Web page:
Monday, 24 April 2017


For their third official instalment in the Dracula series, following the first film in 1931 and the weak cash-in of Dracula’s Daughter (1936), Universal stretched the tendrils of implausibility even further with Son of Dracula released in 1943. The first sequel at least had the benefit of Gloria Holden’s ethereally strange Countess Zaleska to offset its tenous link to Lugosi’s original. For this follow-on, the studio plugged in Lon Chaney (Jr) as part of his unique but ill-conceived run inhabiting every other famous Universal creature aside from The Wolf Man (1941). The experiment had so far proved a wasted series of opportunities in roles ill-befitting the qualities or leading status he had demonstrated for himself as their sole werewolf actor. His monster in The Ghost of Frankenstein (1942) only made use of his physical size; lumbering around under bandages in The Mummy’s Tomb (1942) could have been any big contract player, except that it kept his name above the title on the poster. Only his return to lyncanthropy in Frankenstein Meets the Wolf Man (1943) reminded audiences of the wounded vulnerability he could bring to his signature horror part of Larry Talbot.

 Son of Dracula (1943) completed Chaney’s tour of duty now covering all four of the legendary icons, yet for my money is the most unsuitable of all. Chaney did not have the natural, aristocratic imperiousness of Bela Lugosi, which the Hungarian star could channel effortlessly as the Prince of Darkness (and in many other later roles). Instead, he comes across as wooden as the stake he fears under the direction of Robert Siodmak, whose brother Curt (The Wolf Man) Siodmak created the story for this film.

The story attempts to create intrigue by bringing the undead Count Alucard (do you see what they did there?) to America for once, with a set of luggage whose semordnilap name is immediately picked up on by Frank Craven’s Dr Brewster. Craven incidentally achieved theatre and film fame as the Stage Manager in Thornton Wilder’s classic American play Our Town in 1938. Here, he gives shrewd busybody wiliness from the start by being suspicious of the foreigner even before we meet him. Accompanying him is Frank Stanley (Robert Paige) who is just as wary of the mysterious nobleman since he seems to have an unholy influence upon Stanley’s fiancĂ© Kay even from afar. Kay (Louise Allbritton) is one of two daughters to Colonel Caldwell (George Irving) and stands to inherit his estate along with her sister Claire (Evelyn Ankers in her third Lon Chaney vehicle after The Wolf Man and The Ghost of Frankenstein during a run of many horror films for Universal).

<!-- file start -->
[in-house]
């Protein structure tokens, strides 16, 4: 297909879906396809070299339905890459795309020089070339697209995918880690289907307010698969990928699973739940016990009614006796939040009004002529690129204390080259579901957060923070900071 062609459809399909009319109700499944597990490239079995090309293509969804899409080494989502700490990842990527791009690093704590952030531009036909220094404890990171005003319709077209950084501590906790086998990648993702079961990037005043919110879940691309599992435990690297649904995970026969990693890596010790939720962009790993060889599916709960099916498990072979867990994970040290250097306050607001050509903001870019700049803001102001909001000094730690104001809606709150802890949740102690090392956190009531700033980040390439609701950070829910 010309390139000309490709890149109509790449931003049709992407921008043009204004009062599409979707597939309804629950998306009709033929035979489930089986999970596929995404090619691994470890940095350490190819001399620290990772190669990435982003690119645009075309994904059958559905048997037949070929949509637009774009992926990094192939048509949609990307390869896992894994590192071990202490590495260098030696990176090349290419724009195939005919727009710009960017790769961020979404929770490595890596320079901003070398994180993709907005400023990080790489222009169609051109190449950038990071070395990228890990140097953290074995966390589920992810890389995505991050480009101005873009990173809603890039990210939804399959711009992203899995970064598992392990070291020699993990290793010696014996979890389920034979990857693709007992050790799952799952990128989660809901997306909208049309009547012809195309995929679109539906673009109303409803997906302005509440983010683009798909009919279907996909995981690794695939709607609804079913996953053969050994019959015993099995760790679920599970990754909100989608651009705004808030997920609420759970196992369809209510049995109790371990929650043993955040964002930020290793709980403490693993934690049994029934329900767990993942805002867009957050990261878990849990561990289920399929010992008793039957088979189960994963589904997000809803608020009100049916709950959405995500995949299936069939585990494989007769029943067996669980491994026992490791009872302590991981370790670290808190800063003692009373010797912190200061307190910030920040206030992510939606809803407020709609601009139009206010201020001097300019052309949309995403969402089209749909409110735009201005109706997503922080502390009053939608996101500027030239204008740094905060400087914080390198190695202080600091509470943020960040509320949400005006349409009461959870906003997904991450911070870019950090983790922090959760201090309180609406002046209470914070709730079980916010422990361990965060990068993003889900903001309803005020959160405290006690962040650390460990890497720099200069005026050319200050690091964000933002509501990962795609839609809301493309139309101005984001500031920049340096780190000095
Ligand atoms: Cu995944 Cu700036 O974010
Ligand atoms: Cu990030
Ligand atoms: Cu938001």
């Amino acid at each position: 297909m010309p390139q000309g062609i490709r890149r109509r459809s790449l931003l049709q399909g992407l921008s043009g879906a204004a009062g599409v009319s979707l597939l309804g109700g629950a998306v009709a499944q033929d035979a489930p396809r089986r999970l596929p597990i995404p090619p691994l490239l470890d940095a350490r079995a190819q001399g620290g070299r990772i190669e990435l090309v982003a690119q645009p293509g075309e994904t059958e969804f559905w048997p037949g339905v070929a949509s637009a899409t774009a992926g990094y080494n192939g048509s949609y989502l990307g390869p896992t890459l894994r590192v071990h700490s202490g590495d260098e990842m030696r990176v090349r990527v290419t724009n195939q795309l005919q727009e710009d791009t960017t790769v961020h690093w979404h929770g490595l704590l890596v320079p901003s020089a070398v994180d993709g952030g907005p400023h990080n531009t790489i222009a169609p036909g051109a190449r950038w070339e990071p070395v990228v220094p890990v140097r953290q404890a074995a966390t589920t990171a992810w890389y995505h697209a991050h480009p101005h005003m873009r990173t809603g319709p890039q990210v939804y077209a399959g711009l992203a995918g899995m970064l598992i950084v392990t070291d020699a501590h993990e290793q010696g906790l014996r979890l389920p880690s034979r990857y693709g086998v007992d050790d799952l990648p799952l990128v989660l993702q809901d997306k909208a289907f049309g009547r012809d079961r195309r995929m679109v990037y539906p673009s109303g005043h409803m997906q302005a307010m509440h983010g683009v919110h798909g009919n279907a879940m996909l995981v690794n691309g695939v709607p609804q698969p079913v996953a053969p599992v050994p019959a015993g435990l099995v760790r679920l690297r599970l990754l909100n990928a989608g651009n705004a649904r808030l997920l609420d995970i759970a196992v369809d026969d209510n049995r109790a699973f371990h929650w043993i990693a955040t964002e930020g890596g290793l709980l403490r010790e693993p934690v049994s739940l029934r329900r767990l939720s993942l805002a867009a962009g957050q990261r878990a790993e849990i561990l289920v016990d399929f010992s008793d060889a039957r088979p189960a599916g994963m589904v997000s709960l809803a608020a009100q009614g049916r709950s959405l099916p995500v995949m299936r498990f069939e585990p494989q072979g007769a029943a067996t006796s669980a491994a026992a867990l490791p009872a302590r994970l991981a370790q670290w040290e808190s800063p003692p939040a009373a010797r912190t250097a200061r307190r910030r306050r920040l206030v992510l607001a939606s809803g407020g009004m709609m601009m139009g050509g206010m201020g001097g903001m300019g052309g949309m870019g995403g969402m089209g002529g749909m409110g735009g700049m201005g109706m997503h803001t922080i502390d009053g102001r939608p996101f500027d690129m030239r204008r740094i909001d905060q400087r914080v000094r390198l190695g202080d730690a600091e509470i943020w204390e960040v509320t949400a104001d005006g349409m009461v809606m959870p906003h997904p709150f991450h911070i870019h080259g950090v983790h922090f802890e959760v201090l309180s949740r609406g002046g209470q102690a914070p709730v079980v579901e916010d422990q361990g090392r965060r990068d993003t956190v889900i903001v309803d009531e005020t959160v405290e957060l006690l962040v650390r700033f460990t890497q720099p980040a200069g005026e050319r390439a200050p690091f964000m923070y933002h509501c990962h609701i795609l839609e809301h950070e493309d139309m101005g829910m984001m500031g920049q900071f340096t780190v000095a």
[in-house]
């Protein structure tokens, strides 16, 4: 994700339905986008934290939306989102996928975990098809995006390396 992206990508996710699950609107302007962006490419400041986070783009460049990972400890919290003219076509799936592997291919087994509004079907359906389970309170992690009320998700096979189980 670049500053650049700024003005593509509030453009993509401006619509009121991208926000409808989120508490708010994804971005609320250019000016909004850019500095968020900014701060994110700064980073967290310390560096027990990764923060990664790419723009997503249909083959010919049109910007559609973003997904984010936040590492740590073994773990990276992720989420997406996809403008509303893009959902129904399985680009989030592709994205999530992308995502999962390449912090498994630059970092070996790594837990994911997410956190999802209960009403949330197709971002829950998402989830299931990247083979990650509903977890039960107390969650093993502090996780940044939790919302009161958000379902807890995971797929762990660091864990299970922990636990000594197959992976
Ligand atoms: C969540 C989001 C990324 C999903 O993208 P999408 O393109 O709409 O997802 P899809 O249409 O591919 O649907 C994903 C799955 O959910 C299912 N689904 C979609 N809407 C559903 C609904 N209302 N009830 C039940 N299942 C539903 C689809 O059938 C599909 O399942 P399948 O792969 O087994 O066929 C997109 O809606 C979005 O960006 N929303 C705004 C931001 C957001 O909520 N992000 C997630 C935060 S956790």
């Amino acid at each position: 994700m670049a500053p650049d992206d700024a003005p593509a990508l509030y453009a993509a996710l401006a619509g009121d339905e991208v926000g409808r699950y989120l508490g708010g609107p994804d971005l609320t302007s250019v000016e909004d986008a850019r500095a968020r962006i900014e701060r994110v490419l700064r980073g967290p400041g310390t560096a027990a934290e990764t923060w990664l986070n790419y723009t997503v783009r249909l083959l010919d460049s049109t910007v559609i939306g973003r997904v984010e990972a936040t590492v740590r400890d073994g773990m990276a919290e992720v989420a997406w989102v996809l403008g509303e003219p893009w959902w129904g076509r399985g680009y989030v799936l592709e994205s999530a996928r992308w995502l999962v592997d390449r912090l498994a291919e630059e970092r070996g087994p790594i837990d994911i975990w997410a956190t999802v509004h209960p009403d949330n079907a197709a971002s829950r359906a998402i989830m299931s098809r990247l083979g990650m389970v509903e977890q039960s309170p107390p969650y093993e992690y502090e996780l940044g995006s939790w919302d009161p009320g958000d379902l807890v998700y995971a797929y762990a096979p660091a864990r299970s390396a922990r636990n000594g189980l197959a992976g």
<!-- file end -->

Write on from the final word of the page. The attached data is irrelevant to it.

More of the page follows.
Kay is a morbid soul who appears an easy mark for the undead-related, having already brought back from Hungary an occultist called Queen Zimba. The old lady pays her way by warning Kay with deathly simplicity: “I see you marrying a in a grave”. (Incidentally, the elderly Adeline DeWalt Reynolds who plays Zimba must have set a record for advanced age film debuts as she was 79 when cast as James Stewart’s grandmother in 1941’s Come Live with Me). The queen promptly loses her throne courtesy of that herald of the supernaturally abysmal, a dodgy rubber bat.

Kay also has an unhealthy interest in taking full ownership of Dark Oaks, the family’s gothically-named New Orleans plantation. She achieves this via a previously-secret second will leaving it to her, that comes to light with unfortunate haste when the Colonel dies of petrified heart failure mysteriously soon after the Count’s arrival.